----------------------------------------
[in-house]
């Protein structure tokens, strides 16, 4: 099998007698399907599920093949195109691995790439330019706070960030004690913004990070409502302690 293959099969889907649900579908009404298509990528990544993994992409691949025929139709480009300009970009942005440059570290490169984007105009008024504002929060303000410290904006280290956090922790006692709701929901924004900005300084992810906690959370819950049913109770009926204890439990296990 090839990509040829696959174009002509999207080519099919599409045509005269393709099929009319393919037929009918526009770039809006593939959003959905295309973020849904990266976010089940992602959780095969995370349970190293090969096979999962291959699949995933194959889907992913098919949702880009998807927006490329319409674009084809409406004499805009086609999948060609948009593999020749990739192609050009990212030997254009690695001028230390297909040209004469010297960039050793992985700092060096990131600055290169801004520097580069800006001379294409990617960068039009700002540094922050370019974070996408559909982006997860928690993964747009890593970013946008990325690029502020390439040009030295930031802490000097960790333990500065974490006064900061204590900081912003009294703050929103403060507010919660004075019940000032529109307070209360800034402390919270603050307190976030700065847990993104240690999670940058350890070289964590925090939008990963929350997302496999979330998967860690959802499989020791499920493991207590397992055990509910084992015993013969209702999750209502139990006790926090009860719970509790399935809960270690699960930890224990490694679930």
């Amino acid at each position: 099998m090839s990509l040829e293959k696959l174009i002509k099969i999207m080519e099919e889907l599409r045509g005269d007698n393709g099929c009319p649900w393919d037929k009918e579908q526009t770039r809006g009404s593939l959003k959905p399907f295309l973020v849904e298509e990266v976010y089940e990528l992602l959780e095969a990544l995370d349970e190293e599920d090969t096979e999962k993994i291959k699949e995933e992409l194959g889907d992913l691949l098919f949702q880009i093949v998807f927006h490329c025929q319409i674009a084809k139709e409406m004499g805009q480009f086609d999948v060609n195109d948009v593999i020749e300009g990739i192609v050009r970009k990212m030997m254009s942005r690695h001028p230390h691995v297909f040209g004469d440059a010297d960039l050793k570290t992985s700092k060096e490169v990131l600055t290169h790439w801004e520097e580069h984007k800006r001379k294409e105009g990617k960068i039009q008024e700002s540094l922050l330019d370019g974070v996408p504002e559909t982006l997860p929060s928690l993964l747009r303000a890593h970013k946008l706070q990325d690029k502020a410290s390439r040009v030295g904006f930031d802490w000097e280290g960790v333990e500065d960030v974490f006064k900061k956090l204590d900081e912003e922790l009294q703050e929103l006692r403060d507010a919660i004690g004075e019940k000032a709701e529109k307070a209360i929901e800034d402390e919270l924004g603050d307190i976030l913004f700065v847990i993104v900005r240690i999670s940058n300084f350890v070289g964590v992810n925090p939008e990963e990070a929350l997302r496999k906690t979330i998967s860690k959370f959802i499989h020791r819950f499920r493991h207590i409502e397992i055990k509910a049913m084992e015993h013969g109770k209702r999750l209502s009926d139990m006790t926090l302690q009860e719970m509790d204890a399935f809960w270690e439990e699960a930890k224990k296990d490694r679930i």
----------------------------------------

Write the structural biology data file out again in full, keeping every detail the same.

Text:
[in-house]
């Protein structure tokens, strides 16, 4: 099998007698399907599920093949195109691995790439330019706070960030004690913004990070409502302690 293959099969889907649900579908009404298509990528990544993994992409691949025929139709480009300009970009942005440059570290490169984007105009008024504002929060303000410290904006280290956090922790006692709701929901924004900005300084992810906690959370819950049913109770009926204890439990296990 090839990509040829696959174009002509999207080519099919599409045509005269393709099929009319393919037929009918526009770039809006593939959003959905295309973020849904990266976010089940992602959780095969995370349970190293090969096979999962291959699949995933194959889907992913098919949702880009998807927006490329319409674009084809409406004499805009086609999948060609948009593999020749990739192609050009990212030997254009690695001028230390297909040209004469010297960039050793992985700092060096990131600055290169801004520097580069800006001379294409990617960068039009700002540094922050370019974070996408559909982006997860928690993964747009890593970013946008990325690029502020390439040009030295930031802490000097960790333990500065974490006064900061204590900081912003009294703050929103403060507010919660004075019940000032529109307070209360800034402390919270603050307190976030700065847990993104240690999670940058350890070289964590925090939008990963929350997302496999979330998967860690959802499989020791499920493991207590397992055990509910084992015993013969209702999750209502139990006790926090009860719970509790399935809960270690699960930890224990490694679930």
């Amino acid at each position: 099998m090839s990509l040829e293959k696959l174009i002509k099969i999207m080519e099919e889907l599409r045509g005269d007698n393709g099929c009319p649900w393919d037929k009918e579908q526009t770039r809006g009404s593939l959003k959905p399907f295309l973020v849904e298509e990266v976010y089940e990528l992602l959780e095969a990544l995370d349970e190293e599920d090969t096979e999962k993994i291959k699949e995933e992409l194959g889907d992913l691949l098919f949702q880009i093949v998807f927006h490329c025929q319409i674009a084809k139709e409406m004499g805009q480009f086609d999948v060609n195109d948009v593999i020749e300009g990739i192609v050009r970009k990212m030997m254009s942005r690695h001028p230390h691995v297909f040209g004469d440059a010297d960039l050793k570290t992985s700092k060096e490169v990131l600055t290169h790439w801004e520097e580069h984007k800006r001379k294409e105009g990617k960068i039009q008024e700002s540094l922050l330019d370019g974070v996408p504002e559909t982006l997860p929060s928690l993964l747009r303000a890593h970013k946008l706070q990325d690029k502020a410290s390439r040009v030295g904006f930031d802490w000097e280290g960790v333990e500065d960030v974490f006064k900061k956090l204590d900081e912003e922790l009294q703050e929103l006692r403060d507010a919660i004690g004075e019940k000032a709701e529109k307070a209360i929901e800034d402390e919270l924004g603050d307190i976030l913004f700065v847990i993104v900005r240690i999670s940058n300084f350890v070289g964590v992810n925090p939008e990963e990070a929350l997302r496999k906690t979330i998967s860690k959370f959802i499989h020791r819950f499920r493991h207590i409502e397992i055990k509910a049913m084992e015993h013969g109770k209702r999750l209502s009926d139990m006790t926090l302690q009860e719970m509790d204890a399935f809960w270690e439990e699960a930890k224990k296990d490694r679930i």